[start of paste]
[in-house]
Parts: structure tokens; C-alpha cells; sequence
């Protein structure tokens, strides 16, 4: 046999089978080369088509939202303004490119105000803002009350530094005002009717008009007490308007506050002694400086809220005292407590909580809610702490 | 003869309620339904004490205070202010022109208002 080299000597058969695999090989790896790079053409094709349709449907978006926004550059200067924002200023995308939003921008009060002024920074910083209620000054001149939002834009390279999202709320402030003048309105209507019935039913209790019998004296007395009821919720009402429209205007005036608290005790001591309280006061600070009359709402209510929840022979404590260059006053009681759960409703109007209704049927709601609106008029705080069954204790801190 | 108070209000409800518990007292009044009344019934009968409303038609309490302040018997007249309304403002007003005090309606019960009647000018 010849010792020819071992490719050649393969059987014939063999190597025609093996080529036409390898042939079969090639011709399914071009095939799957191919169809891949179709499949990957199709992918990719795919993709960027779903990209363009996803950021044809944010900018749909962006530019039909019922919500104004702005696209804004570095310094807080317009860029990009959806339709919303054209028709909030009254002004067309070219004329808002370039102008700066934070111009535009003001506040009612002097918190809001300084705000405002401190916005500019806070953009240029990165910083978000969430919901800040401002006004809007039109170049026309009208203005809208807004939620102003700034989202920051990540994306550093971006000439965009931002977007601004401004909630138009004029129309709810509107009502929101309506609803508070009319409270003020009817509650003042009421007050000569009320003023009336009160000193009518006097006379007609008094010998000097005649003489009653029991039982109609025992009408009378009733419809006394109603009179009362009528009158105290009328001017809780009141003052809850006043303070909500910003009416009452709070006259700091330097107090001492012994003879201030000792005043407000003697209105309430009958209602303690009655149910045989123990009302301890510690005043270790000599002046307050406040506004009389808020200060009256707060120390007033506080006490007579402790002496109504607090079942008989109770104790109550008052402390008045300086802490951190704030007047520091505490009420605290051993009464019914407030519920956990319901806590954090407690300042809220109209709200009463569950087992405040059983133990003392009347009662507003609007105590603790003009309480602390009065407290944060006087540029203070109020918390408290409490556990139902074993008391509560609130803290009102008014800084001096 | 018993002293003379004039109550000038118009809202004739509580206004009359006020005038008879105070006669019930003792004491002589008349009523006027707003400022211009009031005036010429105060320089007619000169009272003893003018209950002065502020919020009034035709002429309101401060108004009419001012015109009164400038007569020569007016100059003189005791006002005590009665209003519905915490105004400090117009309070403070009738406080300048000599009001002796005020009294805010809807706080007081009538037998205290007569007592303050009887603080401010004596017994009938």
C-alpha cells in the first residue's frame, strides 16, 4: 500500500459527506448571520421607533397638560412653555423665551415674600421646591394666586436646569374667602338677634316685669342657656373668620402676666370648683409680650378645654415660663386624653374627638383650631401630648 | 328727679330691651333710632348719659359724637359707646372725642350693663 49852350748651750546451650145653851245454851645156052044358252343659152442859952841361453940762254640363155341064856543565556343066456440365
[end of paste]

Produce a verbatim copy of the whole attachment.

[in-house]
Parts: structure tokens; C-alpha cells; sequence
């Protein structure tokens, strides 16, 4: 046999089978080369088509939202303004490119105000803002009350530094005002009717008009007490308007506050002694400086809220005292407590909580809610702490 | 003869309620339904004490205070202010022109208002 080299000597058969695999090989790896790079053409094709349709449907978006926004550059200067924002200023995308939003921008009060002024920074910083209620000054001149939002834009390279999202709320402030003048309105209507019935039913209790019998004296007395009821919720009402429209205007005036608290005790001591309280006061600070009359709402209510929840022979404590260059006053009681759960409703109007209704049927709601609106008029705080069954204790801190 | 108070209000409800518990007292009044009344019934009968409303038609309490302040018997007249309304403002007003005090309606019960009647000018 010849010792020819071992490719050649393969059987014939063999190597025609093996080529036409390898042939079969090639011709399914071009095939799957191919169809891949179709499949990957199709992918990719795919993709960027779903990209363009996803950021044809944010900018749909962006530019039909019922919500104004702005696209804004570095310094807080317009860029990009959806339709919303054209028709909030009254002004067309070219004329808002370039102008700066934070111009535009003001506040009612002097918190809001300084705000405002401190916005500019806070953009240029990165910083978000969430919901800040401002006004809007039109170049026309009208203005809208807004939620102003700034989202920051990540994306550093971006000439965009931002977007601004401004909630138009004029129309709810509107009502929101309506609803508070009319409270003020009817509650003042009421007050000569009320003023009336009160000193009518006097006379007609008094010998000097005649003489009653029991039982109609025992009408009378009733419809006394109603009179009362009528009158105290009328001017809780009141003052809850006043303070909500910003009416009452709070006259700091330097107090001492012994003879201030000792005043407000003697209105309430009958209602303690009655149910045989123990009302301890510690005043270790000599002046307050406040506004009389808020200060009256707060120390007033506080006490007579402790002496109504607090079942008989109770104790109550008052402390008045300086802490951190704030007047520091505490009420605290051993009464019914407030519920956990319901806590954090407690300042809220109209709200009463569950087992405040059983133990003392009347009662507003609007105590603790003009309480602390009065407290944060006087540029203070109020918390408290409490556990139902074993008391509560609130803290009102008014800084001096 | 018993002293003379004039109550000038118009809202004739509580206004009359006020005038008879105070006669019930003792004491002589008349009523006027707003400022211009009031005036010429105060320089007619000169009272003893003018209950002065502020919020009034035709002429309101401060108004009419001012015109009164400038007569020569007016100059003189005791006002005590009665209003519905915490105004400090117009309070403070009738406080300048000599009001002796005020009294805010809807706080007081009538037998205290007569007592303050009887603080401010004596017994009938």
C-alpha cells in the first residue's frame, strides 16, 4: 500500500459527506448571520421607533397638560412653555423665551415674600421646591394666586436646569374667602338677634316685669342657656373668620402676666370648683409680650378645654415660663386624653374627638383650631401630648 | 328727679330691651333710632348719659359724637359707646372725642350693663 49852350748651750546451650145653851245454851645156052044358252343659152442859952841361453940762254640363155341064856543565556343066456440365